A black swan event is a term used on Wall Street that refers to a rare and unpredictable occurrence that is beyond what is expected and has severe consequences. It’s derived from European explorers who had previously thought that all swans were white and only white, as that was all they knew. They were overcome with shock and confusion when Dutch explorer Willem de Vlamingh discovered the existence of black swans in Australia.
The coronavirus is a black swan event, which may have serious consequences for your job, the stock market and global economy.
The United States economy has been strong with record-setting high levels of employment. The stock market has rebounded incredibly since the financial crisis, increasing the net worth of many Americans.
Historically, when the stock market goes relatively straight up, there is an expectation of a correction somewhere down the road. A correction is about a 5 to 10% drop in value of stocks. It’s viewed as necessary, like clearing out the dead brush in a forest to prevent a future fire. Even the wisest minds on Wall Street admit that they can’t anticipate where the next correction will come from and what damage it may bring. It now seems that the coronavirus is that black swan event.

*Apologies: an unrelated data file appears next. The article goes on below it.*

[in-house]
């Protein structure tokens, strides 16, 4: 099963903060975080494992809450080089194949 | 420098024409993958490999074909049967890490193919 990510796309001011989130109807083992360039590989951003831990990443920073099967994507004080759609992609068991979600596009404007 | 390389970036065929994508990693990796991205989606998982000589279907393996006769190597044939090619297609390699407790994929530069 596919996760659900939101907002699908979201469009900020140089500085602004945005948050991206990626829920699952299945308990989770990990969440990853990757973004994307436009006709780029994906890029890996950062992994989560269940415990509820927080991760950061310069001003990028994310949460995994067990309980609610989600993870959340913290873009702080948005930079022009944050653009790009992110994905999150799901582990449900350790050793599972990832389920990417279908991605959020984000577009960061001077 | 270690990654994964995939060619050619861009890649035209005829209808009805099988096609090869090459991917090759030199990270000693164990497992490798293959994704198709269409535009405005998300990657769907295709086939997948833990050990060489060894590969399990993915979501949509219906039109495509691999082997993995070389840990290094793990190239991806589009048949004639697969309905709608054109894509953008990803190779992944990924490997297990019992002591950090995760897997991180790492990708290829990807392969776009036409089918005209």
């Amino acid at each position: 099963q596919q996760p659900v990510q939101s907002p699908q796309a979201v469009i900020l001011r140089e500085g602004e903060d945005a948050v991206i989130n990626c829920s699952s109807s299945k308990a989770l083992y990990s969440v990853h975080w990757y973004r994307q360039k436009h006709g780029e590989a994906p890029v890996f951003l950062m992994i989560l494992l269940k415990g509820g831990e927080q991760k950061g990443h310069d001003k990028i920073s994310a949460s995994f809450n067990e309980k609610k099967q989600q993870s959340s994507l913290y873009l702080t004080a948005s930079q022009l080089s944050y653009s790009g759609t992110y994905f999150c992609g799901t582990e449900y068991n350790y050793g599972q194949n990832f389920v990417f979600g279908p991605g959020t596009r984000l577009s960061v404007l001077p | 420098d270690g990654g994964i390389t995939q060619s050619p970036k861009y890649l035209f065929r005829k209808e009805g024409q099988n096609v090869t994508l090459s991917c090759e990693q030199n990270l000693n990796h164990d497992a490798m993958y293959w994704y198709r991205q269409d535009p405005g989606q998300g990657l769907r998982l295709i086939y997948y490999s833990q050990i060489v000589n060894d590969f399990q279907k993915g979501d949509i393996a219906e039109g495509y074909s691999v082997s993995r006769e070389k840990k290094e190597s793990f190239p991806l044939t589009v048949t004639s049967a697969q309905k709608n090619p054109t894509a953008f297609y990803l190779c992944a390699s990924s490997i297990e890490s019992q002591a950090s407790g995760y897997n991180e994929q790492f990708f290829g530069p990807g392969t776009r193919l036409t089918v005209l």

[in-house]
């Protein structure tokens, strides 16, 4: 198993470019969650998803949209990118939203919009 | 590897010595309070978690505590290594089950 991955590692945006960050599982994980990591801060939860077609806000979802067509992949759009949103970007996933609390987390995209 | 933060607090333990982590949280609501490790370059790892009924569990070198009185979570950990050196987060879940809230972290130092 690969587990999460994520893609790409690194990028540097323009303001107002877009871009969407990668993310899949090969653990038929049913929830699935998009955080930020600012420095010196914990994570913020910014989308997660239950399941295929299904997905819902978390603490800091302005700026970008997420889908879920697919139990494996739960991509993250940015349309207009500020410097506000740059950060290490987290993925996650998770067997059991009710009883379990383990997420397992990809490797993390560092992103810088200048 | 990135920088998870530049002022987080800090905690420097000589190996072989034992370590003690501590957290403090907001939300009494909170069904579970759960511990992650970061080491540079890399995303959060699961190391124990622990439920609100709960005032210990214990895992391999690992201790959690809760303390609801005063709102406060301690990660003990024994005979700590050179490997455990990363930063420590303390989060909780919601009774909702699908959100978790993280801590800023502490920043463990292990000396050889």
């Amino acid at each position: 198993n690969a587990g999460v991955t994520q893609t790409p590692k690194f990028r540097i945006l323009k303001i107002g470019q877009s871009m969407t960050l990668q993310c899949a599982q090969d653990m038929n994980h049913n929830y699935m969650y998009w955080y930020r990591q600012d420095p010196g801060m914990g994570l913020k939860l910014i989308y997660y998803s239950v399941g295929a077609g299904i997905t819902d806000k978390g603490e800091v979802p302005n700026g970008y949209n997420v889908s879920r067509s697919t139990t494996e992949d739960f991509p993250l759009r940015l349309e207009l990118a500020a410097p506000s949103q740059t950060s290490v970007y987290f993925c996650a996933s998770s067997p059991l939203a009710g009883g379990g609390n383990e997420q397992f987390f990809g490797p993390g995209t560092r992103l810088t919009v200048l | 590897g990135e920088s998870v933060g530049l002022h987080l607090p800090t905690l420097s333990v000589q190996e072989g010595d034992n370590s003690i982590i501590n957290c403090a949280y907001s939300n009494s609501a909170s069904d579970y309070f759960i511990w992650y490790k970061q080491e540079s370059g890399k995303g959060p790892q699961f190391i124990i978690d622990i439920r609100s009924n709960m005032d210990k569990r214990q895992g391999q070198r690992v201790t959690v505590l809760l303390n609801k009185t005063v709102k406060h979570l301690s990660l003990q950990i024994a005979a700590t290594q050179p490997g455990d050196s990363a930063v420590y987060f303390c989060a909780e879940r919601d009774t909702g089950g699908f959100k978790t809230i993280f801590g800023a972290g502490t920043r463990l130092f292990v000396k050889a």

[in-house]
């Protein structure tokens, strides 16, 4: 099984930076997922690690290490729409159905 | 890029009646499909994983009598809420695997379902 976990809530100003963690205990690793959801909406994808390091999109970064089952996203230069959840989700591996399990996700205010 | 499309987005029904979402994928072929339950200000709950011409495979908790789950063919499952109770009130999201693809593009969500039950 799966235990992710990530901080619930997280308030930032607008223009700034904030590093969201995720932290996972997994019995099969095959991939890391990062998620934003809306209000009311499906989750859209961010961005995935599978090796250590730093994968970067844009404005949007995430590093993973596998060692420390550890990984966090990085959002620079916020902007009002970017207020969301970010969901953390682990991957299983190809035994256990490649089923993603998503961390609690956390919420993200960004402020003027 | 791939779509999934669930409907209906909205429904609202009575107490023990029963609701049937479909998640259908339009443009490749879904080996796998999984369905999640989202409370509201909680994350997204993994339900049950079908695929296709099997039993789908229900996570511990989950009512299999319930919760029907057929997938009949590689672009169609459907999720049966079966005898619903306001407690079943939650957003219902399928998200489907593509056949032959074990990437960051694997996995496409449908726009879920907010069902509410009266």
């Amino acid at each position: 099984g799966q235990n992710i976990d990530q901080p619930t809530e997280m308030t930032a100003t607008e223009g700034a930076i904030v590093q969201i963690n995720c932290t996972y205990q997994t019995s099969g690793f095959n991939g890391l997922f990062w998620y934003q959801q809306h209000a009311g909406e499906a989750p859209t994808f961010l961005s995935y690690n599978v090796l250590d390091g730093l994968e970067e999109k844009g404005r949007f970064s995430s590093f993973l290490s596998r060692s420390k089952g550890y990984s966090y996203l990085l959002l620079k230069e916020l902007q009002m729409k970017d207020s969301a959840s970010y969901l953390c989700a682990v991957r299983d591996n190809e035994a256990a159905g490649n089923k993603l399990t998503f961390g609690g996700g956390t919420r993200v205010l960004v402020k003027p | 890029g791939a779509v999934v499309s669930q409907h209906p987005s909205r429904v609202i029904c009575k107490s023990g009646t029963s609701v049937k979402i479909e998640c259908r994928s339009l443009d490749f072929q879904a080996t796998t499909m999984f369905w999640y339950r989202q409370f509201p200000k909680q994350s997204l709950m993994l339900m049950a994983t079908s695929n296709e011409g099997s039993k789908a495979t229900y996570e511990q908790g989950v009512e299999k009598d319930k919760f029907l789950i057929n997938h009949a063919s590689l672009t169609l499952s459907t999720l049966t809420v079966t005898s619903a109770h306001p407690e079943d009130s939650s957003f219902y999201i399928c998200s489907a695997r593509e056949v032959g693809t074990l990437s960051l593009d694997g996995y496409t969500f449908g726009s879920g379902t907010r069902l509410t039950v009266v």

The coronavirus is a large family of viruses, which include severe acute respiratory syndrome. An outbreak of a new coronavirus that began in Wuhan, a city in China with roughly 11 million people, and has already contributed to the deaths of at least 81 people in China. The virus has spread throughout China and other countries, including Thailand, Hong Kong, the U.S., Taiwan, Australia, Macau, Singapore, Japan, South Korea, Malaysia, France, Canada, Vietnam and Nepal. It’s estimated that about 3,000 people have contracted the virus so far.